RMD ClarityDecember 2, 2020 -
Categorized in: IAG News
Out of the generosity of its heart, Congress waived most Required Minimum Distributions (RMDs) in 2020. They will likely be back in 2021.
RMDs are the proscribed annual amount that folks over age 72 must take from their tax-deferred retirement plans to fulfill their promise to the government that they will pay income taxes on their accounts.
They also apply to nonspousal inherited retirement accounts where the previous owner passed away before January 1, 2020.
Your RMD amount is based on a combination of your December 31 account value and your age. The IRS provides handy life expectancy tables for you to calculate the number of years over which you must empty your account, proving that they are secretly in charge of both unavoidables (death and taxes).
Earlier this year the IRS proposed updating their 2002 life expectancy tables for 2021 to reflect longer life expectancies. It took much longer than anticipated for these new tables to navigate regulatory requirements, but they were finally finalized on November 12 and their effective date has been postponed to 2022.
In 2022 a 72-year-old’s life expectancy will increase from 25.6 years to 27.4 years – a gain of 1.8 years. 80-year-olds gain 1.5 years of life expectancy, 90-year-olds gain .8 years, and 100-year-olds gain .1 years.* The IRS even expanded their table from 114 years to 120 years where, in a moment of great generosity, the IRS believes you still have two years of life left in you.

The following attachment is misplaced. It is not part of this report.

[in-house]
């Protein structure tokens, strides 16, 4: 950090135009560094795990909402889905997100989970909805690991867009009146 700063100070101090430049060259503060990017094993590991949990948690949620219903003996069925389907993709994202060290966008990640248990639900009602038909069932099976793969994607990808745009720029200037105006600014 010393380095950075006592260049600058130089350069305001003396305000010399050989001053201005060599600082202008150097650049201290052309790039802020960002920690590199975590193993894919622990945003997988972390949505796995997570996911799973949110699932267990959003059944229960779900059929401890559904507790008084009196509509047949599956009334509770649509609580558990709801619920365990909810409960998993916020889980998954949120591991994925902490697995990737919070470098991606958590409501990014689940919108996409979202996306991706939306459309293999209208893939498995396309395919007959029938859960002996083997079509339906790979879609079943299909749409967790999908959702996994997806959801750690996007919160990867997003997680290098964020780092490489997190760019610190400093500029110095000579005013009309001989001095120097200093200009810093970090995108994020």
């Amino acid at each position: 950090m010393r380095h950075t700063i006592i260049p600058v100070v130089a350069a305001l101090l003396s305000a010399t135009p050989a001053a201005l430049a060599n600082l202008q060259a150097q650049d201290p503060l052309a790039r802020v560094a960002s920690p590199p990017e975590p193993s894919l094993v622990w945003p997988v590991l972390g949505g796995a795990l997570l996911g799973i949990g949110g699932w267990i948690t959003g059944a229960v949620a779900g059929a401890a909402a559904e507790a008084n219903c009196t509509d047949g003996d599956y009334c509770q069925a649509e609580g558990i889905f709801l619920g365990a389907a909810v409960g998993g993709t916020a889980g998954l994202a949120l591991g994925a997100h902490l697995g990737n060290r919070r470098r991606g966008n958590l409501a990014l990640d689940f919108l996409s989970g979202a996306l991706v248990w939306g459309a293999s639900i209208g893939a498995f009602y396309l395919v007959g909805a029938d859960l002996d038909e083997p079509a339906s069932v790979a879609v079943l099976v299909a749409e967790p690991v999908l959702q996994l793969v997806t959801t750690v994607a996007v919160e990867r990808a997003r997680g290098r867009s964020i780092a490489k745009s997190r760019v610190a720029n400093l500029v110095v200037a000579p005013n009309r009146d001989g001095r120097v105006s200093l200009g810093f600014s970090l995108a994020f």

The practical impact of these changes will be slightly lower RMDs starting in 2022. For example, a 72-year old with an IRA valued at $500,000 on December 31, 2020, will be required to withdraw and pay taxes on $19,531.25 in 2021. Assuming the same account value, a 72-year-old will be required to withdraw and pay taxes on $18,248.18 in 2022. The new life expectancy tables reduce a 72-year-olds RMD by $1,283.07.
The delayed implementation of these new life expectancy tables will result in three different RMD rules in three consecutive years – no RMDs in 2020, likely RMDs based on old tables in 2021, and RMDs based on new tables in 2022. And just last month two leaders in the U.S. House of Representatives introduced a bipartisan bill to further revise RMD rules in 2022 and beyond.
As always, we will continue to closely monitor any legislative or regulatory changes to retirement account rules and will proactively help you adapt your personal strategy to maximize benefits or minimize damage to your financial plan. Please be sure to work closely with a qualified tax advisor for your personal tax planning needs.
Quote of the week: Will Rogers: “The only difference between death and taxes is that death doesn’t get worse every time Congress meets.”
*Source: IRS Publication 590B-2019 Appendix B; Federal Register RIN1545-BP11
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